Cocaine:  A white powder that can be sniffed, smoked, or injected. Highly addictive. The industrial solvents that are used to extract cocaine from the plant are highly toxic. Cocaine can be mixed with sodium bicarbonate to help it vaporize quickly when smoked (Crack Cocaine). Cocaine use generally produces weight loss, cardiac damage, nervousness, and weakness. People who regularly inhale the drug up their nostrils (snorting) usually "sniff" a lot most of the time like someone with a severe allergy. Over time, this form of use also tends to destroy the nasal septum.  

Inhalants:  (gasoline, paint thinner, paint, fingernail polish remover, etc): Nicknamed "huffing", causes rapid degeneration of the central nervous system, kidney failure, cerebral atrophy, and major lung disorders. Brain damage is rapid. Inhalants are popular with younger kids because of the easy availability. Inhalant use does rapid and severe damage to the body. When using hobby paints, gold is the favorite color because it has more solvents present that are necessary to dissolve the gold flakes. Additional signs of use can be unexplained flakes or dots of the paint that almost always gets on the facial hair or clothes – especially of a gold color. Some elementary schools are now reporting that young students are sniffing the hand sanitizer squirted on their hands to get high.

Opioids:  (Morphine, Heroin, Codeine, Oxycodone (OxyContin), Lortab, etc): Most of these drugs are usually prescribed as pain killers. They are all highly addictive. Most competent physicians will prescribe small quantities of these drugs with minimal refills. Doctors who prescribe 90 pills at a time with five refills when it is not necessary are obviously not aware of the addiction potential. I have counseled many patients who accidentally became addicted this way. If you are prescribed Oxycodone for pain, take as little as possible to control your pain and discontinue them as quickly as you can.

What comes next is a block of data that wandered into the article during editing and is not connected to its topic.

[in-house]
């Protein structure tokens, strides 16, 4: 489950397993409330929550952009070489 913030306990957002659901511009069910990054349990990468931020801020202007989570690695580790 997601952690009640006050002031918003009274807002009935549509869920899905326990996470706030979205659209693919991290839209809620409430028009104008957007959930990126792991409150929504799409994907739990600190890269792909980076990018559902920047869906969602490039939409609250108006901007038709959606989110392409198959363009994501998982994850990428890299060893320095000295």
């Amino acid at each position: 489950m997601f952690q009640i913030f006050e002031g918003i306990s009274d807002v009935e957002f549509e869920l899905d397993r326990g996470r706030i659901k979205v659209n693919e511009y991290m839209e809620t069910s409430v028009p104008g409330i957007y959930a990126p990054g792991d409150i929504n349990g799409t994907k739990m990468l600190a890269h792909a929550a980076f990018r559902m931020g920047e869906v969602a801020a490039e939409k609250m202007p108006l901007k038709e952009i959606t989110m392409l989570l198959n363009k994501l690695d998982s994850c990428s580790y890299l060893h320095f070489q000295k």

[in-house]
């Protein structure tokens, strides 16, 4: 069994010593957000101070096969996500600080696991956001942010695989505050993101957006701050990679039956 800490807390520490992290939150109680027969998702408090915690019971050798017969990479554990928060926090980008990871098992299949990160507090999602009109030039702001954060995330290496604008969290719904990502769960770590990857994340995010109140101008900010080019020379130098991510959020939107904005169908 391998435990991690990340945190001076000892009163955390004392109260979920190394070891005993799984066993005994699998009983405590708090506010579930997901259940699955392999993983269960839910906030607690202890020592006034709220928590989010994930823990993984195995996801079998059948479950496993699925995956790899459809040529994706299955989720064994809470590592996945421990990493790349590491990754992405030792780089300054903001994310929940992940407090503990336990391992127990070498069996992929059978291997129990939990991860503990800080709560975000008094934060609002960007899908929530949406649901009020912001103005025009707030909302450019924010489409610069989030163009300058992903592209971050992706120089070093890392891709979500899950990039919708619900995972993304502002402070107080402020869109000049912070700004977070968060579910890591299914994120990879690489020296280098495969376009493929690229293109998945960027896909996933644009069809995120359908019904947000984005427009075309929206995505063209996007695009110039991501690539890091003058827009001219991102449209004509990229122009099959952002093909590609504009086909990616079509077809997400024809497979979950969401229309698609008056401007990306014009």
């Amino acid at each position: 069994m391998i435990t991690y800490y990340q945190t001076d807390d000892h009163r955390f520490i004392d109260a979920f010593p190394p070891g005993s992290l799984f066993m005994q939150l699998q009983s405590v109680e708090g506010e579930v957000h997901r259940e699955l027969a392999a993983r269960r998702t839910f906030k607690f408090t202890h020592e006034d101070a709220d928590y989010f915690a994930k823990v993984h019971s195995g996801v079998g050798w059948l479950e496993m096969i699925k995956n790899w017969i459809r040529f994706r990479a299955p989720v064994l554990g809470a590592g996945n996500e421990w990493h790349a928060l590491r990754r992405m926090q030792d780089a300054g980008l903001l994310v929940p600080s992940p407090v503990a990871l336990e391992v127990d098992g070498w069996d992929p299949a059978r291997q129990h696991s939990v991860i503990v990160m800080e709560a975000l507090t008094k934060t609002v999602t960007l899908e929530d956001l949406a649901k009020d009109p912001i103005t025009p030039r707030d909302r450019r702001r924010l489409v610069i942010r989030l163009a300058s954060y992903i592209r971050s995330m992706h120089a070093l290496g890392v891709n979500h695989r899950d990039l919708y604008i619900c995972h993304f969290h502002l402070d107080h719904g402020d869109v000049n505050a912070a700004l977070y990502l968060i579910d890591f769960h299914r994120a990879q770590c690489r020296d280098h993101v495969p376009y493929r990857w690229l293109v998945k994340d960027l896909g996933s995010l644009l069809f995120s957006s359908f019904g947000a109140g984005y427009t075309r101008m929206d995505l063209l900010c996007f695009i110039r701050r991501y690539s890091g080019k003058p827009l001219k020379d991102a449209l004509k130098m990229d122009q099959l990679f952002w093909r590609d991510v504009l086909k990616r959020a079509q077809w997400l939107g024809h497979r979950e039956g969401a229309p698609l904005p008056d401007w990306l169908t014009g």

Opioids produce severe physical and psychological withdrawal sysmptoms. They damage most body systems over time and thought processes are slowed down dramatically. People high on Opioids usually have an almost dreamy and slow-motion quality to them. Thinking is fuzzy. High tolerances usually occur in most people leading to them taking increasingly massive doses and eventually needle use. Due to unreliable cutting, accidental overdose deaths are common.

An additional note on OxyContin: OxyContin has become extremely popular with abusers and addicts. It is so popular in the south that it has earned the nickname "Hillbilly Heroin." It was originally developed as a very slow release opioid. People who had to take Opioids every few hours to manage their pain – could now take only one or two which would release slowly and control their pain for many hours. For those individuals, it was almost a wonder drug. Unfortunately, drug addicts soon found out that if they simply crushed the pill – they could get all of the effects at once!